Chromium‎ > ‎Chromium Security‎ > ‎

Changes to Cross-Origin Requests in Chrome Extension Content Scripts

tl;dr: To improve security, cross-origin fetches will soon be disallowed from content scripts in Chrome Extensions.  Such requests can be made from extension background pages instead, and relayed to content scripts when needed.  [The document has been edited on 2020-03-09 to describe CORS-specific stage #2 behavior changes.]


When web pages request cross-origin data with fetch or XHR APIs, the response is denied unless CORS headers allow it.  In contrast, extension content scripts have traditionally been able to fetch cross-origin data from any origins listed in their extension's permissions, regardless of the origin that the content script is running within.  As part of a broader Extension Manifest V3 effort to improve extension security, privacy, and performance, these cross-origin requests in content scripts will soon be disallowed.  Instead, content scripts will be subject to the same request rules as the page they are running within.  Extension pages, such as background pages, popups, or options pages, are unaffected by this change and will continue to be allowed to bypass CORS for cross-origin requests as they do today.

Our data shows that most extensions will not be affected by this change.  However, any content scripts that do need to make cross-origin requests can do so via an extension background page, which can relay the data to the content script.  We have a migration plan below to help affected extension developers make the transition to the new model.

Problems with Cross-Origin Requests

To prevent leaks of sensitive information, web pages are generally not allowed to fetch cross-origin data.  Unless a valid CORS header is present on the response, the page's request will fail with an error like:
Access to fetch at '' from origin '' has been blocked by CORS policy: No 'Access-Control-Allow-Origin' header is present on the requested resource. If an opaque response serves your needs, set the request's mode to 'no-cors' to fetch the resource with CORS disabled.

Chrome has recently launched a new security feature called Site Isolation which enforces this type of restriction in a more secure way.  Specifically, Site Isolation not only blocks the response, but prevents the data from ever being delivered to the Chrome renderer process containing the web page, using a feature called Cross-Origin Read Blocking (CORB).  This helps prevent the data from leaking even if a malicious web page were to attack a security bug in Chrome's renderer process, or if it tried to access the data in its process with a Spectre attack.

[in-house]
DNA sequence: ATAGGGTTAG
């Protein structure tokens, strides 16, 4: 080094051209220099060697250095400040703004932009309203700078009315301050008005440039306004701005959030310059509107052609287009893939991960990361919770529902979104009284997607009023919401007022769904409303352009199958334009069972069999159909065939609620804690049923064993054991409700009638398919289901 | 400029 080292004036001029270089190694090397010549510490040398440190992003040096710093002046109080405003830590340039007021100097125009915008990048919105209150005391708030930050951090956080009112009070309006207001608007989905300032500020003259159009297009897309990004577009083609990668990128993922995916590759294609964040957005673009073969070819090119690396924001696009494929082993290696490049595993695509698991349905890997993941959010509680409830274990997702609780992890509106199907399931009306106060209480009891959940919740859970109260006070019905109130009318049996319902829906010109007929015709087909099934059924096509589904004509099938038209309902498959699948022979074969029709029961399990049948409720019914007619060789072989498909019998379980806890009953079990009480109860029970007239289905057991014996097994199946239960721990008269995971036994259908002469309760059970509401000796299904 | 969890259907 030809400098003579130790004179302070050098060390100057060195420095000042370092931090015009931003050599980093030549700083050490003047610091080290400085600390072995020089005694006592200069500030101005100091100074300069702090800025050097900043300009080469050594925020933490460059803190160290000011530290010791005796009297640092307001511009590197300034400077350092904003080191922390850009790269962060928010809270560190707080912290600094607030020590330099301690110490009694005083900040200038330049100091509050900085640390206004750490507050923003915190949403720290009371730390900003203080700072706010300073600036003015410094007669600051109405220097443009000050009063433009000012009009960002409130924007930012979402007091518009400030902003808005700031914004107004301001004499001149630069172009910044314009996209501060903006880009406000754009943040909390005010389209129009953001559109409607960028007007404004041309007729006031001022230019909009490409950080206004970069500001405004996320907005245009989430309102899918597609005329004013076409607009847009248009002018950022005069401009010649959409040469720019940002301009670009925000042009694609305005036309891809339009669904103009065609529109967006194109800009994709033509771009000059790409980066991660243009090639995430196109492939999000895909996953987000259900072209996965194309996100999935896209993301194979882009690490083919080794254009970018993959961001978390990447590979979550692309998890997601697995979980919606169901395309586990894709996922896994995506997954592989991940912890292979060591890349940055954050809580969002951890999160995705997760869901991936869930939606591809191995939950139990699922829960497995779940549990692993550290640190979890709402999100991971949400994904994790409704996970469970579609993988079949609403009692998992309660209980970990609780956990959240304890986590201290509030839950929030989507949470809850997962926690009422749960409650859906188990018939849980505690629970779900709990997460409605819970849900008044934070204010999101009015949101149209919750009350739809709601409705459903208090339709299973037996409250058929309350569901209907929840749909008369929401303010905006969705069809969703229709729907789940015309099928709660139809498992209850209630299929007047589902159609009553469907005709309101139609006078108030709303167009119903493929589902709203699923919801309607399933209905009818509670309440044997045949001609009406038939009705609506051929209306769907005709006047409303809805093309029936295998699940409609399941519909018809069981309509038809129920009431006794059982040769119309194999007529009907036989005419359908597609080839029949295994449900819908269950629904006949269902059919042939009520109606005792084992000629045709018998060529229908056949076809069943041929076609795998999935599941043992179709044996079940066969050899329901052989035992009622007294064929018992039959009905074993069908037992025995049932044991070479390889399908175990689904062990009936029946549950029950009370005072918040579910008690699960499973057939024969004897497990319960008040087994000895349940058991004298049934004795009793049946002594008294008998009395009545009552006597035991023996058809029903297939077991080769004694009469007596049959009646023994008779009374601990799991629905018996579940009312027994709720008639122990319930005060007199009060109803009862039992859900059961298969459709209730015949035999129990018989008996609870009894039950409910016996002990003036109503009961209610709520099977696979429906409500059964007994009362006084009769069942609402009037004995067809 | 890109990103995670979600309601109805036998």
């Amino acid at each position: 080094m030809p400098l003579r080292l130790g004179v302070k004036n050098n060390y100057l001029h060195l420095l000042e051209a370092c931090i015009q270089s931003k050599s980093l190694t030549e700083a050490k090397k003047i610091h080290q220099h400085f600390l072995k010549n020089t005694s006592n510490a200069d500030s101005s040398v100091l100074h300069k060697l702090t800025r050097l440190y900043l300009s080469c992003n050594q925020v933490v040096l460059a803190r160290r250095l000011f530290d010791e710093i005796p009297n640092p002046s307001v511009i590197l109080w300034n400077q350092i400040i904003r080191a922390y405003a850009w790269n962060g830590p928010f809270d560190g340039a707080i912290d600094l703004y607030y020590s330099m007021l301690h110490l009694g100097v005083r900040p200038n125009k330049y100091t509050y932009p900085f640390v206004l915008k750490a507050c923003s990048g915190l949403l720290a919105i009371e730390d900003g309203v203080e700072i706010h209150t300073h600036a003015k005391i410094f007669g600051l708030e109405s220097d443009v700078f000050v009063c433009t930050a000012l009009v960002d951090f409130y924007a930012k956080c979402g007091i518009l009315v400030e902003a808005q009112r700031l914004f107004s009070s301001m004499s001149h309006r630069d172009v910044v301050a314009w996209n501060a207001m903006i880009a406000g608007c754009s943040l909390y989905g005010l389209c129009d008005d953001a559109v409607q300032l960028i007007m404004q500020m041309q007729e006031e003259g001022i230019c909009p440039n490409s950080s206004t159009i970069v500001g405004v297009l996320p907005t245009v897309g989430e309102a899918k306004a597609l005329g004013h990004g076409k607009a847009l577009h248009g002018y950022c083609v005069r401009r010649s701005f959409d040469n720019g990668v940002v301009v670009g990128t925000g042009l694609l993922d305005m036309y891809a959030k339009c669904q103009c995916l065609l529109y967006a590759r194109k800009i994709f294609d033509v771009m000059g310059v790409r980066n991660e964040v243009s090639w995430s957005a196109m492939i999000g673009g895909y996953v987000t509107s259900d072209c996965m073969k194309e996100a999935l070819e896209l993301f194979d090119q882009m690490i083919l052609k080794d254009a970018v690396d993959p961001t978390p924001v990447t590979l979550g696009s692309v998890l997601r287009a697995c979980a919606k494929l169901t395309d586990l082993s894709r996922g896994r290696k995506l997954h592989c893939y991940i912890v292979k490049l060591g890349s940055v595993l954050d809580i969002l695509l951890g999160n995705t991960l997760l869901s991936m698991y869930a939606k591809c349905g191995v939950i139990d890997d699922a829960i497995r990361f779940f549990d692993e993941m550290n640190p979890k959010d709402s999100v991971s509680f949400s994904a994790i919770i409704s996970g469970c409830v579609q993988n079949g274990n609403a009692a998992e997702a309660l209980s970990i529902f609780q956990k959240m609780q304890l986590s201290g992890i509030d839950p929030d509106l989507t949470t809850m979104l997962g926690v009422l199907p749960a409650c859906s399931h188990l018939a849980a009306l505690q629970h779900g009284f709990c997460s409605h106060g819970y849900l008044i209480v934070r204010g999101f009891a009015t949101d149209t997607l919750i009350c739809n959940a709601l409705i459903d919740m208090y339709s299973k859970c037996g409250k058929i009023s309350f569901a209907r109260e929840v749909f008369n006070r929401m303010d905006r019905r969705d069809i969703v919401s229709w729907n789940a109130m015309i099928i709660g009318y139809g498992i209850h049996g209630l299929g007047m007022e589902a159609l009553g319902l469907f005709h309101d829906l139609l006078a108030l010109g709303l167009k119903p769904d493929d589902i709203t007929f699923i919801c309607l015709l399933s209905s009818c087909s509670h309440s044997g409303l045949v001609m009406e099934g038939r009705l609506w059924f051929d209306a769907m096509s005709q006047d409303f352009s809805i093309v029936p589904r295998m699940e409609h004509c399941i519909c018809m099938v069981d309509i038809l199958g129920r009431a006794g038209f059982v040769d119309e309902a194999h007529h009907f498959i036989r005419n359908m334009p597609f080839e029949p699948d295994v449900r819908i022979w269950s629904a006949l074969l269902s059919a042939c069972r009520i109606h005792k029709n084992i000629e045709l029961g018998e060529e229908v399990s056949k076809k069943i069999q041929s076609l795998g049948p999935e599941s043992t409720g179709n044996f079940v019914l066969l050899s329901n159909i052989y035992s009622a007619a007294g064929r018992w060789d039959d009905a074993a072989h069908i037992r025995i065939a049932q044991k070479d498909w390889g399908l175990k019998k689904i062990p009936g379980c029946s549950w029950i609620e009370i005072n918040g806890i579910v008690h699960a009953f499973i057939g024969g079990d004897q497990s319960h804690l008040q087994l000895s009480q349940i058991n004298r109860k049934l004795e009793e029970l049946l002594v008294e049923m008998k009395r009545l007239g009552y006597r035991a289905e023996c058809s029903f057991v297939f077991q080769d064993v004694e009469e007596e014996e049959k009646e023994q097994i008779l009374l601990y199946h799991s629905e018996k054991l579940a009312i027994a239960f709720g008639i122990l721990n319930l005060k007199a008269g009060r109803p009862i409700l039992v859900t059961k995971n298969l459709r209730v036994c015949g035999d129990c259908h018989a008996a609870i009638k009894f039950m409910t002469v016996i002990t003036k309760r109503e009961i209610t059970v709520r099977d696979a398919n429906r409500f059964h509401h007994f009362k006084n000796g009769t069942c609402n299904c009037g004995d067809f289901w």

Content scripts pose a challenge for Site Isolation, because they run in the same Chrome renderer process as the web page they operate on.  This means that the renderer process must be allowed to fetch data from any origin for which the extension has permissions, which in many cases is all origins.  In such cases, Site Isolation would have less effectiveness when content scripts are present, because a compromised renderer process could hijack the content scripts and request (and thus leak) any data from the origins listed in the extension.  (Thankfully, this is not a problem for Spectre attacks, which cannot take control of content scripts.  It is a problem if an attacker can exploit a security bug in Chrome's renderer process, though, allowing the attacker to issue arbitrary requests as if they came from the content script.)

To mitigate these concerns, future versions of Chrome will limit content scripts to the same fetches that the page itself can perform.  Content scripts can instead ask their background pages to fetch data from other origins on their behalf, where the request can be made from an extension process rather than a more easily exploitable renderer process.

Planned Restrictions

As described above, content scripts will lose the ability to fetch cross-origin data from origins in their extension's permissions, and they will only be able to fetch data that the underlying page itself has access to.  To fetch additional data, content scripts can send messages to their extension's background pages, which can relay data from sources that the extension author expects.

This transition will occur in stages, to try to minimize disruption to extension developers.

Stage #1: Remove ability to bypass CORB from content scripts

In Q1 2019, Chrome removed the ability to make cross-origin requests in content scripts for new and previously unaffected extensions, while maintaining an "allowlist" of affected extensions that may continue to make such requests for the time being.  This change started in Chrome 73.

We continue to work with developers of extensions on the allowlist to migrate to the new method of requesting cross-origin data, to help them prepare for Extension Manifest V3.  We remove such extensions from the allowlist as they migrate, helping to improve the security of Chrome and the effectiveness of Site Isolation against advanced attackers.

Stage #2: Remove ability to bypass CORS from content scripts [added on 2020-03-09]

In Q1 2020, Chrome is removing the ability to bypass CORS in cross-origin requests from content scripts, subject to the same “allowlist” as above.  This change is planned to start in Chrome 83, which will reach Beta channel around May 7th, 2020, and Stable channel around June 9th, 2020.

To implement this change, we have added a feature in Chrome 81.0.4035.0 and later (disabled by default until Chrome 83) to start using CORS for content script fetches and XHRs.  This means that cross-origin fetches will have an Origin request header with the page's origin, and the server has a chance to approve the request with a matching Access-Control-Allow-Origin response header.

Extensions that are already on the “allowlist” will be unaffected by the new behavior.  However, the new CORS behavior for content scripts may actually make it easier for some extensions to move off of the allowlist, if their fetches would now be approved by the server with an Access-Control-Allow-Origin response header.  We know this is the case for several extensions that were on the allowlist.

Note that these CORS changes do carry a small risk for extensions that are not on the “allowlist,” because some additional responses may now be blocked by CORS.  The risk only exists for cross-origin XHR and `fetch` initiated from content scripts where 1) the server's response doesn’t have an appropriate Access-Control-Allow-Origin response header and 2) the response is not already blocked by CORB (i.e., the Content-Type is not covered by CORB, such as css, images, JavaScript, application/octet-stream, etc),